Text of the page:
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!For children 2 to 8 years, in 31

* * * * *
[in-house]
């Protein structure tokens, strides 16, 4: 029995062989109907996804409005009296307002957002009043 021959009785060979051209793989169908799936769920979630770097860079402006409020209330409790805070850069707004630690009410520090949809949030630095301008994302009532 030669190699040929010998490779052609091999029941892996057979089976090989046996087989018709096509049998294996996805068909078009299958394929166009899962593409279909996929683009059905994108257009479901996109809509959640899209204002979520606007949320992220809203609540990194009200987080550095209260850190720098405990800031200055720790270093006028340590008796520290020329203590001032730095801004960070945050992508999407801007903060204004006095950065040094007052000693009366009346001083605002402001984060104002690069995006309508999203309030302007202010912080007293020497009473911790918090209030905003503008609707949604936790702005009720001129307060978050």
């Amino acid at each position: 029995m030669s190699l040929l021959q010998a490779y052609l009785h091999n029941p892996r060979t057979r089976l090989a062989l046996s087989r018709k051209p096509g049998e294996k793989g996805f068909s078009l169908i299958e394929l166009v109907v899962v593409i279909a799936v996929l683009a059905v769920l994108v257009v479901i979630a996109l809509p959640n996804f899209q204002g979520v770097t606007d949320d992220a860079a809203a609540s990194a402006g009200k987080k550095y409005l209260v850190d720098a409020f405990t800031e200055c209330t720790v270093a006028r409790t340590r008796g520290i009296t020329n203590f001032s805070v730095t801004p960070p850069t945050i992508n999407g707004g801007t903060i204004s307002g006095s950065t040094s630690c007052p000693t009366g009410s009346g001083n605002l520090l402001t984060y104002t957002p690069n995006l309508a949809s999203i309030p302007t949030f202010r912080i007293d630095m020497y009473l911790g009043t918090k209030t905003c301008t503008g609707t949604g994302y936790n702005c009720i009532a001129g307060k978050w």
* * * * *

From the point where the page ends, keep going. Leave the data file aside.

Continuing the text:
many pretty patterns of checks, I j stripes and plaids. Values rang- 11 ing as high as $1.50. High and gj low neck effects. Social, and Personal MR. and Mrs. Thomas Wllcox 51c Caw announce tho engagement of their daughter, Ethel, to Philip Ttlllnghast Post, of Brockton, Mass. Tho wedding will ho celebrat? ed very quietly at the home of tho bride's parents In this city some time early In tho summer. ?Has Crawford's Wedding. Ono of tho Juno weddings of great InteroBt to Virginia society Is that of Miss Alice Crawford, of Seminary Hill, Alexandria, and the Kev. Oscar Do Wolfe Randolph, of Chicago. The cere? mony will take place at tho chapol on the hill, and Miss Cruwford will he attended by a number of pretty girls as bridesmaids. Mies Beatrice Craw? ford will be her elster's maid of honor and tho wedding will be one of the most Important affairs of the coming month. Invitation* Issued. Mr. and Mrs. Peter Wycho Walton have issued invitations for the mar rlego of their daughter, Richmond Vir? ginia, to Julian Benson McCurry, the ceremony to tako place on Wednesday evening, June 7. at 0 o'clock, at the home of the bride's parents, Madison, Ga. The bride-elect is prominently re? lated in Virginia, and has visited rela? tives In this city on several occasions. Mr. McCurry Is qulto prominent in pol? itics of Georgia, and the wedding will be a vory Interesting event. Mrs. Eugeno Do Jarnetto has sent out cards for the marriage of her dayghtcr, Sarah, and Waltor Blair Harvie, theiceremony to tako place on Wednesday evening. May 31, at S o'clock. In the home of the bride, 207 j North Meadow Street. Invitations have also boen received ; hero for the marriage of Miss Nannie ] Ruse Nlcolson, daughter of Mr. and Mrs. George Andrew Nlcolson. of At? lanta, and William Evans Chapln, for? merly of this city, now of At? lanta. The wedding will be celebrated on Wednesday, Juno II, at high noon in the home of the bride's parents In Atlanta. Miss Nlcolson has been guest of honor at some very brilliant func? tions In the past month, and the com? ing weeks will bo full of entertaining Incident to her wedding. A number of Richmond people will go South for the wedding, which will be a big so- i clety affair. Mr. Chapln and his bride ?will spend their honeymoon abroad. In Constantinople. Mrs. Douglas Porrest and Miss Jane Rutherfoord, of Richmond, who have been traveling through the Orient with a small party of friends under the direction of Dr. Howard Eager, of Bal? timore, have arrived In Constantinople, and will spend a short time in Greece before returning to Italy, which was tho starting point of the party some months ago. They will spend most of the summer traveling in Northern Europe, .and will not return to this country until late next fall. To Attend Wedding Here. Miss Vlrg'nla Dance, who has been attending a house party on Delaware Bay given by Mr. and Mrs. Dyer, of Philadelphia, has returned to' Balti? more. Miss Dance will be among the guests from a distance attending the Mead-Jennings wedding, which takes placo in Holy Trinity Church here early In June. Dinner Thursday. A very attractive event of this week Grain Leather. 50c to $2.00 Calf welt soles. All sizes from the baby up. NICE ASSORTMENT Misses' Rings, $2.00 up With or without sets. Smith & Webster, Inc. Jewelers?Opticians, _612 E. Main St._ J. B. Mosby & Co. Special values in White Goods and Wash Goods to-day. will bo a dinner given Thursday eve? ning at 7 o'clock In the Jefferson Hotol In honor of. the class of 1911. gradu? ating from the Memorial Hospital. Dr. Lewis C. Boshor, who 1b president of (ho hospital and honorary member of tho association, will be host on this occasion, and Invitations have been acut to all members of the Memorial Hospital Alumnao Association and tho staff of tho hospital. Tho annual meeting of tho Alumnno Association wilt take place on tho afternoon of Thursday, Juno 1, at half past 5 o'clock.. Alultiug Here. R.. L. Fletcher, of Eaglo Rock, Is ?making a abort visit to friends In this city on his way to Chase City, where ho will attend tho closing exercises of tho Southslde Female Institute, at which Institution h'a daughter, Miss Gladys Fletcher, is a student. Mr. Fletcher and hlB daughter will re? turn to their home at Eagle Rock some tlmo In June. Final Concert. The final concort of the Woman's College took place Saturday evening at half-past 8 o'clock In the cHspel of that Institution, before a large and en? thusiastic audlc-nco that completely filled the auditorium. The chapel was decorated for tho occasion In palms; and big Jara of roses, and tho girls at? tending tiie school all wore soft frocka of white and marched Into the chapel Just previous to tho concert. Those taking part in the Interesting program that was rendered on this occasion were' Misses Nina Hunnlcutt, Mary Reams, Linda Carruther8, Massle Moore, Marie Padgett, Gladys Peyton, Lucy Willis, Lois Robinson, Eva Barbee, Nellie Hud? son, Reinhardt, John'Reinhardt, Misses Watts, Olive Slmmonds, Cottrell, Quls cnberry, Seay and Juliet Anderson. Pupils of Mr. Reinhardt and Mr. Un? kel took part In the Instrumental mu? sic of the program, and those taking part In the vocal numbers wero pupils of Mrs. M. A. Martin, who Is director of the voice department of the college. The program was charmingly arranged, and tho audlenco was mo3t enthusias? tic In its applause. Annual Banquet. The annual banquet of the Young Women's Christian Association was held at the gymnasium on Friday eve? ning. May 25, at half-past G o'clock. The affair was a very pleasing event indeed, and a number of clever toasts j wore made and responded to. Miss Branche Binford was toaetmistress, and some of those responding wero Miss Burwell, Miss Alice Wejsh, Miss Kath erlno Cross, Miss Mary Andrews, Miss Sarah Haley, Miss Mary Hawes, Miss Bessie Wolltet and Miss Gertrude Crenshaw. Table decorations were in vasts of spring flowers, and the place cards were blue and gold. Annual Meeting. The annual meeting of the Colonial Dames of America In the State of Vir? ginia. Richmond Society, was held Thursday afternoon In tho parlors of | the Woman's Club. Mrs. Cox was re elected president; Mrs. Christopher1 Tompklns, first vice-president; Mrs.! Archer Anderson, scqond vlce-presl- j dent, and Mrs. Reginald Gllllam, hon? orary vice-president. Other officers; will be elected at the meeting of thol board at noon to-day. Mrs. Janics Al? ston Cabcll, Mrs. L. R. Hamberlln, Mrs. I R. A. Lancaster were re-elected mcm-j bers of the hoard, with two new hoard j members, Mrs. J. AlllEon Hodges and Mrs. Thomas Scott. Mrs. Cox read a very satisfactory re? port of the past year's work, end In the Interest of the restoration of the Colo? nial church. In Princess Anno county, Mrs. Frank Anthony Walke made a request for aid, which was at once granted. Resolutions wero read upon the re? cent deaths of three dames?Mrs. Mi? nor Woodward, of this city; Mrs. Gra-j ham, of Southwest Virginia, and Mrs. Junkln, of Lexington. Arrangements for the unveiling of the Dames' mon? ument on Wednesday at Henrlcopolis were announced. Mrs. J. Allison Hodges was hostess of the reception that fol? lowed the business meeting of the or? ganization. In nnd Out of Town. Miss Mary Cameron, of Richmond, Is spending a few days at "Cameron Lodge," near Gordonsville. Mrs. Beverly Randolph, Missis Lisa and Florence Archer have returned to the city, after a hrlef visit to Miss Hnrrlet Cocke, at Bon Air. Mrs. A. J. Montague was the guest of Mrs. E. G. Halle last week at her home in Tappahonnook. G. Howard Redd left Saturday to visit friends in Laurel, Del., for a few days. Mrs. W. D. Reynolds and children have returned to the city, after Epend Ing several weeks in Staunton. Mrs. James Caskle. who has been tho guest of Mrs. D. C. Jackson, in Lynch burg. has returned to Richmond. Miss Eva Talcott. who has been vis? iting her sister, Mrs. Truman PaTker. In Leesburg, left last week for Wash? ington. Miss Mary Crump and Miss Elsie In? gram are the guests of Mrs. R. Pratt at "Camden," near Port Royal. Dr. James H. Smith, of Rlchmbna, in spending some time with relatives in Froderlcksburg. Miss Edmonla Martin, of 315 West Grace Street, sail od yesterday from New York on the steamship CedrV: to spend several months traveling abroad. Miss Mae Pleasants has returned home after spending the past month In North Carolina. She has visited sev? eral places and has been much enter? tained. Miss Pattie Phillips and brothers, Lewis and Raleigh Phillips, have re? turned from New York. Mr. and Mrs. G. B. Hob3?n and Mr* George Hutchlngs havo bach recent guests of Mrs. C. C. Bridges, In Ash? land. Mrs. W. J. Loth, who has been the guest of friends In this city for some time, has returned to her home in Wraynosboro. Mrs. Andrew H. Moon, of Dan River, Is visiting her daughter, Mrs. Glasoock, in this city. Mlso Jeanette Stearnee, of Richmond, is tho guest of Miss Alma Gouldman In Fredericksburg. Mrs. Thomas Semmes, who has been visiting friends In Alexandria, has re? turned to her home in this city. Dr. II. H. Levy and Mrs. Levy have returned homo after a visit to Atlantic City. Mr. and Mrs. H. T. Nelson and little daughter, Elizabeth, have been visiting in Fincastlb. f \ Men's UNDERWEAR Now on 6alc at the Thalhimer Store. Many great bargains offered for Saturday's quick sell "Mrs. Mmun Protests." By Anthony Hope. Schabolltz Illus? trator. Harper & Bros., of New York. $1.35 net. Anthony Hope long ago wrote his way In fiction. Into the hearts o? the Amorlcan as well as the English read? ing public. Laughter unending Is evoked at the bare recollection of the "Dolly' Dialogues," audacious and full of the sparkle of purost wit and hum? or; analytic as to characterization, comprehensive as to its situations, and extraordinary as to Its trenchant deal? ing with shams and Insincerities. The quality of "Mrs. Maxon Protests" which renders, It mo3t noticeable makes It akin to the "Dolly Dialogues" In its revolt against social amenities. Mrs. Maxon, the heroine of the story, finds herself uncongenially wedded to Cyril Maxon, a man of strongly domi? neering temperament. The wife, ac? customed to taking her own .way, de? cides to leave him because, as she ex? pressed her grievance, "She could not keep step with him. She could not live up to her husband's high, uncom? promising doctrine. Her plea was sim? ply that, be It right or be It wrong, she could not live up to It." Winnie Maxon is a complox, but not an unattractive character. In her re? lations with others, she proves a touch? stone by which the real merit, or lack of manhood and true womanhood in those around and about her, stands re? vealed. The art of the author In thu3 reversing usual conditions, Is decided? ly original, for It Is not often that an erring woman Is transformed Into a real moral force. Winnie Maxon disregards all laws of conventionality. After she separates herself from her husband, she goes for a whllo to some decidedly broad-mind? ed friends at a place called "Shaylor's Patch." These friends are not calcu? lated to set her in a straight path. Consequently she takes her future into her own misguided hands and decides to live It with a young man named Godfrey Ledstone. But Ledston, is not able to stand the test she Imposes up? on him. The persuasions of his fam? ily and the claims of his world cause him to forsako her within a few months. Her husband has refused a divorce, and consequently her difficulties begin all over again. But she has been taught a sharp lesson, and made to understand that the woman who plays the game of life as she has played It, must pay the price. Ledstone and Maxon are, she finds out. not the only men with curi? ous and Inconstant codes of behavior. By final contrast, Dick Dennehy, an Irish Journalist, who loves her deeply and truly In spite of himself, Is re? freshingly whole-souled and devoted. The book throughout. In Its char? acterization is tremendously clever ond interesting. The question of marriage and divorce is discussed from an un? derstanding and sympathetic point of view. The construction of the story Is admirable, and Its satire and humor abundant and of easy flow. The hand that penned the earlier In? imitable Hope novels has lost nothing of Its cunning, and "Mrs. Maxon Pro? tests" will rank well among the Im? portant contributions to literature of the year. Many readers will not agree with the principles it sanctions in re? gard to the marriage question, but all will agree as to its powers of enter? taining and to Its author's keen and humorous insight Into his social world. "She nulldcfh Her nouae." By Will Levington Comfort 3. B. Lipplncott Co., of Philadelphia. $lrfc5 net. The womnn who bulldcd her house in this latest book by Will Levington Comforts is called In Us pages "Paula Linstcr." She Is the embodiment of radiant womanhood, uplifted ana un? afraid, living and working out her life problem in a smell apartmont of the Zoroaster, a New "rork house, filling her days well with occupation on a big review magazine, enjoying thoroughly a few friends, many books, "lectures, plays, music and painting I with an inspiring, completing feminine Intelligence." By nature large-hearted and broad minded, Paula Linstcr is presented by her literary creator as a type that "big brained brothers of men have sung and dreamed of since human thought first lifted above the appetites." She is callod "Skylark" by one of this class of men, and as "Skylark" she rci>Slns in the mind of those who know her through her book development. I There are opposing forces which con 1 tribute to cause Paula Linster to fulfil her destiny worthily. She hns as her Irit.id. the editor of the review maga? zine, Wi,-> discovered her ability to write and appreciates It always. Ho Is big, safe and pvu'ff tlvc, a power for good and a restful re'tance. Ho is quick to notice when Fa..la's nerves arc worn threadbare and always ready to take her away from the city tr his AT Only 25 Cents Per Pound Superior Quality. Unusual-Value. Presbyterian Book Store, 212-214 N. Sixth St. homo aoros? tho bay, where ho h&B a crippled slater and a back yard lily pond with all klndB of Interesting pos? sibilities. The editor In an Amorlcan Saint Beuvo to Paula Llnstor, because ho Is so quick to discern gonlus and to Toward It. Sho novcr fully understands Saint Bouvc's fooling for horsolf, how? ever, and he Is Butllclontly mastor of the situation to put his claims out of sight and rejolco over a happiness In the flowering of which he has proven an actlye potentiality. From first td lost Saint Beuvo lives up to the Ideal which Paula has formed concerning him. Into the woll-balanced purity of Paula's existence comes an alien and disturbing Influence, that of Dr. Bell Ingham, hypnotist and teacher of eso? teric women's classes, organizing Now York lecture courses In Prismatic Hall, a man whose presence sets to qutvor Ing within Paula, fears engendered from the great occult past. Opposing Belllngham's Influence Is a remarkable woman, a Madame Nestor, who has been noticed by Paula at philosophical gathering and brotherhoods. Sho comes to see the girl and warns hor: "When I saw Belllngham's eyes sottle upon you last night, It appeared to me that you are to know him well. I camo here to give you what Btrength I could, for he Is the chief of devils. He wants lifo, floods of young, flno vitality. He fears death and renews his life fron? splendid sourccB of human magnetism, such as you possess. You seo In him an empty thing, which has lived, God knows how many years, a creature who knows that to dlo means the swift disintegration of an evil prin? ciple." From this time forward there Is car? ried on between Paula and tho magi clap a conflict of will power, the oc? cultist using every effort to got the girl within his power and under his control, summoning her, pleading with her. almost breaking down her resist? ance. A name, that of a man she loves; a thought, that of a book the man has written, stand between her and Bell? lngham's machinations. She ;wrltcs to this man and he to her, of many things, among others of a Cathollo priest. Father Fontanel. of Saint Pierre, Martinique, of whom he Eays: "In all my Thinking upon the hltlmatc happi? ness of the race, ho Btands out as the bright achievement." This mention of Father Fontanel is elgniflcant In Its relation to tho story. For because of a mistaken impression made upon Paula's mind concerning the man she loved, by an actress nam? ed Sclma Foss, Paula ran away to Saint Pierre herself. She was prompt? ly followed, both by her lover and her enemy. She was In Martlnlquo at the time of the eruption of Mont Peleo, and was married there by Father Fon? tanel In the flrellcht under the Seven Palms "and the ardent mystic smile of the Empress Josephine." For her and for Quentln Charter, the mar. she married, life began afresh. Belllngham found in St. Pierre death instead of life, the daath that he fear? ed rather than life that - he loved, al? though youth lay like a barrier of de? fense against death across his knees. The book Is beautifully written and its emotional and psychological phases aro wrought out with thrilling real Ism. Paula Llnster Is the creation be? yond all others on which the writer haB centred his noblest efforts, every character and incident of the romance contributing somolhlng toward the at? mosphere. In' which her mental powers expand and full comprehension of what life means, in Its woakness as well as Its strength, is borne In upon her. There is much that is original in the conception of the book and In the way the conception Is sustained and develop? ed. The house which Is being built is the house of life, and Will Levlngton Comfort shows that woman may be the Ideal architect of the ages. "A Gentlcmnn of the Bond.'' By Hor-;co Bleackley. John Lane. The Bodley Head. New York. $1.50. A story of Merry England when manners and civilization wero moro elemental than at the present day. The story opens with a celebration at her home. In the South of England, of the coming of ago of Mistress Mar? garet Crofton, the Joyous occasion of whloh was Interrupted by a summons to the heroine of tho evening from a discarded suitor, a Major Thornton, of the British army, who threatened, j unless sho acceded to his plea for on i immediate marriage, to make public matters that would disgrace her fath? er's memory. Margaret's refusal to entertain' Thornton's propositions led to an at? tempt on the part of the man to ab? duct her. In this he was foiled by Dick Maynard, the son of the rector at Margaret's home, who had for the young woman a very honest affection and had won her favor. Then a determination to travel alone to London on Margaret's part and get a pardon for her father from the Sec? retary of State led to any number of adventures, Involved the headstrong heroine and young Maynard In no end of difficulties and came near costing young Maynard Ills life on the gallows. But a reprieve came at the last mo? ment and Dick was given back to his sweetheart. The action In the book Is continuous, and attentions Is not al? lowed to lag for a moment. The story, as a whole. Is entertaining for the lover of the romantic and adventurous In fiction. ?'The Stolen Singer." By Martha Bellinger. Illustrated b/ Arthur William Brown. The Bohbs Merrlll Co. $1.25 net. There Is a decided flavor of Stock? ton about, this story, something of Stockton's humor and not a little of the charm of his easy stylo. The re? semblance is suggested first by the plot which is exactly tho kind of mix i up Stockton delighted In, and again by the old New England farmhouso, so lovingly described, and the happy lives led thero In the later chapters by the . j.ople of the story. Perhaps, also, the author's robust Americanism of tone Is a reminder of the older writer. Cer? tainly In tho- modernity of the plot and the everydayoess of lie thrilling ad? ventures one recalls 8tockton. But putting aside nil ,<uestlons of compari? son, the story is Ir. itself entertaining. The kidnapping of a beautiful woman. Who Is. however, the wrong woman; the description of tho flrrt vncation of two men. who, aftor years of hard work and repression, find vhomselves at last carried away by an outburst of youthful enthusiasm, and the landing of these people togother In (ha. New England homestead, with Its sane, sta? ble, conventional, completely Amer'can atmosphere, results In a situation of much charm and freshness. The thrills of tho story ore particularly well done especially the long oooan swim of Agatha and Jim. Tho author is a story toller; she knows how to handlo her material and get the most from It. Thoro 13 no extraneous mattor, Thero are no details that do not have n di? rect hand In shaping the plot and driv? ing it on toward the conclusion. There is no lost motion, no marking time. The movement Is forward and onward. All of the characters are exceptionally well drawn, even thoso who play minor parts aro real persons Invested with in? dividualities and characteristics of .their own. Love and adVen.turo aro pleasantly and plausibly combined In? to a story that steadily holds the. at? tention and wins tho sympathy of tho reader, j^trtlcularly notloeablo Is the author's freshness of manner In com AWFUL BLIND DIZZY SPELLS Mrs. Ritter of Wilmington Has Terrible Attacks Which She Describes Impressively to Our Readers. Wilmington. X. C.?"I used to have headaches and blind, dizzy spells and woak cold spells ?went all over me. "I had different doctors, who were not ablo to tell mo what was wrong, so 1 began to take Cardul. "After taking It regularly for some tlmo I got well, ana am now all right, in good health, better than I have boen In for ten years." Rcmcmbor that Cardul Is a remedy for women?has been in use by womon for nearly a lifetime. It Is not an un? tried chemical combination, but is a vegetable extract, made from herbs, the real ouratlvo merit of whtch has been proven by time. So you can absolutely rely upon It, Just as you rely upon a hot wntor bottle for pain?because other peoplo havo done tho testing and you are able to profit by their experience. If you want further proof, your druggist will tell you about it. Ask him. Get Cardul at nls store. N. B.?Write to Ladles' Advisory Dept., Chattanooga Medicine Co, Chat? tanooga, Tenn., for Special Instruc? tions and 64-pago book, "Home Treat? ment for Women," sent In plain wrap? per on request. blnlng her incidents and In the style which she has employed to set them forth. Agreeable personalities, skilful arrangement of plot aud restful telling, all combine to mako this ono, or the successful romances of the day. ".Memories and Impressions." By Ford Maddox Hueffer. Harper & Bros-, of New York, publishers. In this book the author presents a group of pre-Raphaellte artists and mid-Victorian great figures which are described. The memoirs nro Informal. Style as a separate entity disappears, and readers are brought face to race with the realities of tho story. The book contains a great wealth of anecdote about such men as Ruskln, Meredith, Whistler. Henley, Wilde and many others. Tho author's purpose seems not, however, to draw tnesu men Individually, rather to catch the physiognomy of tho group and to make of them e composite photograph. Mr. Hueffer has used for the attain? ment of hU purpose the most direct means. He has the faculty of finding the right comment, the most whimsi? cally Illustrative contrast, and to rep? resent in the fullest way tho humors of character. The whole method of his work Is impressionistic and gives vivid and Intimate Impressions or a highly Individual period of culture that, otherwise, must be dead and gone to the world at large. "Yellowstone Nights." By Herbert Quick. The Bobba-Mer rlll Co. $1.26 net. For a background the author has taken In this book the region of Yel? lowstone Park. Hero ha has brought together a company which Includes a brido and groom, a poet and profes? sor, n cowboy driver and a picturesque colonel. For entertainment he has provided twelve short stories, one for each of the twelvo camps at which the party stops In Its journey through tho park. The stories are all good, and one of them, "Tho Heart of Goliath," is re? markable 'for its depth of human in? terest. ?' Tho range of tho stories Is uncom? monly wide and each variety Is excel? lently represented. Thero aro two broezy Wescorn yarns whoso dlaloot la particularly admlrablo for Its fldollty and rlcrtnoss. There is a nlco young lovo story most ingonuously told by tho girl who is Its hcrolno, and a very Ingenious fantasy based on Stevenson's bottled Imp and worthy of Its basis. MoBt delightful Is a Southern love story, in which a young girl who knows nothing of mathematics gets a chanoo to teach school because of her personal charm, unconsciously stirs up a hornet's nest among the old fogies, Is brought to trial?and resigns hor position midway of the proceedings to marry tho Judge. On being told that, according to tho laws of tho State, eho must teach dally the ovil effects of drinking, she Inquires Innocently, "But whore am Ah to get the llquah for tho demonstration?" Hero Is a book that gives full and abundant measure of diversion and at the same time aoquaints tho reader intimately with a great region as yot too seldom visited. "The Sovereign Power." By Mark Leo Luther. Macmlllan & Co., of New York. $1.30 net. This new novol by tho entertaining writer of "Tho Crucible" Is a talo of lovo and adventure. Tho novel opens at Rheims during tho aviation meet, and the story deals with the nttempts of a European prince to regain a feudal heritage. Medlevnl as are his ideals, he 1b modern enough In seeking his object, to employ two modern factors?an American girl and an aeroplane. While primarily a story of Incident nnd exciting plot, "The Sovereign Pow? er" Is also the 3tudy of an uncommon character battling against great odds. From Rhelmo the tale shifts rapidly to Paris, to Lake Como, thonce to tho French capital, and from thero by way of Pau, the Rlvlora and Venice, to Dal matla and tho Montenegrin frontier. Tho real hero of the story is an American aviator, who wins and holds tho love of a typical American girl. "Tho Moving Finger." By E. Phillips Oppenhelm. Little, Brown & Co., of Boston. $1.35 net. A story of EngllBh society at the present day, with all of Its problems, showing from beneath the vonocr of polite society. One of tho principal men of tha story is married to an uncongenial wlfo. The woman whom ho loved and from whom he was separated tn his youth is, when tho book opens, still the woman of his heart, and his most urdent dreams. Is friend and his wife's friend. Tho plot of tho book hinges on a young man, who, as a boy, was the protege of Henry Rochester, the domi? nant man of the novel. Rochester gives the boy money to go away and begin a career. Years afterward ho comes back, returns the money lent to his benefactor and then begins a seTles of adventures, all more or less inspired by his hatred of Ro? chester and his doslre to thwart him nt every turn. The final development o? character and of events Is unoxpectod, and the ending of the book Is very dramatic and original, Llko tho "LoBt AmbasBador," "The I Moving Finger" keeps expectation oa I tho qul vlve and Interest wall sustain? ed until Its last word Is said. Chnrlotte.HVllle Man Elected. [Special to The Times-Dispatch.] Cliarlottcsvlllc. Vo.. May 28.?nt the recent convention of the Air Brake Association, held In the Auditorium Hotel, Chicago, W. P. Huntley, of this city, was elected president of the or? ganization. The members of the as? sociation are experts in air brake mat? ters. There are about 800 members throughout the United Sin tos, Canada and Mexico, who meet annually for discussion and action on air brake sub? jects. Graduation Gilts Are tokens which cling1 to tho girl or. youth. Thoy should be lasting end useful?i . such as wo Bro showing. SCHWARZSC1IILD PHOS., Jowolers. 1 Train Is Hurled Into Creek and Four Persons Are Killed. Charlotto, N. C. May 2S.?A? doublo header coal train plunged through a burning trestle two mllos east of Boetlc about 6 o'clock this afternoon, killing both engineers and firemen, and sorlously Injuring other members of the train crow. Tho reported dead are: R. M. Green, engineer, Monroe, N. C. J. M. Llndsey, engineer, Monroe, K. C. Roy Dooloy, fireman, Monroo, N. C, Early Lewis, colored, fireman, Mon?. roe, N. C. Sorlously Injured: . Lon Neely, colored, brakeman. Captain Frank Howell ,of Charlotte, was conductor of tho train, and meagre reports at hand do not mention his fate. Fifteen of the twenty-nlno loaded steel coal cars crashed through the flre-caten woodwork of the trestle Into Watklns Creek, piling up on the two engines, and burying the holploss vic? tims In a mass of wreckage. The heavy train was loaded with coal from tho Cllnchnold mines, destined for tho ] coast, and was picked up by tho Sea? board at Boatlc. Tho engineer of thb foremost locomotive did not discover the half-burned trestle until too lata to avert the disaster. A wrecking train was Immediately, dispatched from Monroe with phyn slclans. Richmond Minister Preaches. [Special to The Times-Dispatch.] Raleigh, N. C, May 28.?This morn. Ing the baccalaureate 3ermon 'for the Meredith College commencement was delivered at tho First Baptist Church by Dr. William H. Hatcher, of Rich? mond. "Woman In Her Making" was his theme. To-night the missionary^ sermon was delivered by Dr. T. Clag-L gett Skinner, of Roarioke, Va., tho burden of his discourse 'being to show missionary effort well worth while. The Agricultural and Mechanical Col? lege baccalaureate sermon was by Dr. David J, Woods, of Blacks burg. Va., In the college auditorium. His theme i.waa "Christ as a Refuge." That the Christian yoke Is easy and the burden Is light, with rest assured, wan tha dominant thought. An active, buoy? ant, aggressive Test was his concep? tion of the Christian restfulness. En nnutr to Philippines. [Special to The Tlmes-Dlspatch.l Bristol. Va? May 2S.?Dr. Charles S. Butler and family, who were here for a week as the guest of Dr. Butler's parents. Dr. and Mrs. M. M. Butler, arc on their way to the Philippines, whore Or. Butler will represent the l United StateH Navy In the capacity of a surgeon, tlio family will sail from San Francisco nnd will spend three days at Honolulu on route. Dr. Butler Is scheduled to spend two vears In tho I Philippines. Will Establish New Church. [Spoclal to The Tlmes-Dlspntch.1 Lynchburg, Va.. May 2S.?Those In? terested In the establishment of a new Episcopal church In Rlvermont will meet In tho parlors of the Randolph Mncon Woman's College on the even? ing of June 2 for the purpose of nam? ing tho church, oloctlng a vestry and transacting other business Incident to the establishment of the church. Cry Children FOR FLETCHER'S OASTOR I A Should Visit My New Annex This Week Whether Needing Shoes or Not. High in Quality and Low in Price $2, $3 and $4 Oxfords Broken sizes. Various styles. You may find just the pair to fit you. Come and try. This is a very fine lot of shoes. They will be sold at a sacrifice fl* 1 price; a pair. V ?. ?. Smart and Stylish Evening Shoes and Slip? pers. Sizes 3K and 4. They are samples of $5.00, $6.00 and $8.00 Evening Slippers, and will sell rapidly; a pair. One lot $2.00 Broad Toe, Low Heel, Strap House Slippers, vici kid, and very com? fortable; sizes 5, 6, 7 and 8. A big bargain at.-.'. . One lot $2.00 and $2.50 1, 2 and 3-Straps, hand turned, all sizes.. Shoes Worth Up to $5 Velvets, Suedes, Patents and Gunmetals, all sizes. I is a ?< season rs.